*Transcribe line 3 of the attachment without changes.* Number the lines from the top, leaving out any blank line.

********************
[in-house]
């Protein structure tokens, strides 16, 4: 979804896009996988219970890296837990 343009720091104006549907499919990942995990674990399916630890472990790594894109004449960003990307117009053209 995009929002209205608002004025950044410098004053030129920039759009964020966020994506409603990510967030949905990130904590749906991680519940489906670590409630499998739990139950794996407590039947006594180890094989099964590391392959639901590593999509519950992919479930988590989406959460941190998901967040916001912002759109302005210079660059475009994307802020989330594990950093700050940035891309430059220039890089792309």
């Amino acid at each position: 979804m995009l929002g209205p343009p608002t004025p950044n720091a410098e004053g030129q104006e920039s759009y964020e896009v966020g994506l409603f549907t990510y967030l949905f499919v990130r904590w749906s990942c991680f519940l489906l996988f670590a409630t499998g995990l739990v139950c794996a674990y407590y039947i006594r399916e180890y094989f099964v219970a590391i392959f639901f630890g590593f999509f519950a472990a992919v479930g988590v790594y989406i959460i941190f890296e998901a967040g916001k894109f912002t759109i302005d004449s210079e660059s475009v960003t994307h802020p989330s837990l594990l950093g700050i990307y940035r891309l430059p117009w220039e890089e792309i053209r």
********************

């Amino acid at each position: 979804m995009l929002g209205p343009p608002t004025p950044n720091a410098e004053g030129q104006e920039s759009y964020e896009v966020g994506l409603f549907t990510y967030l949905f499919v990130r904590w749906s990942c991680f519940l489906l996988f670590a409630t499998g995990l739990v139950c794996a674990y407590y039947i006594r399916e180890y094989f099964v219970a590391i392959f639901f630890g590593f999509f519950a472990a992919v479930g988590v790594y989406i959460i941190f890296e998901a967040g916001k894109f912002t759109i302005d004449s210079e660059s475009v960003t994307h802020p989330s837990l594990l950093g700050i990307y940035r891309l430059p117009w220039e890089e792309i053209r």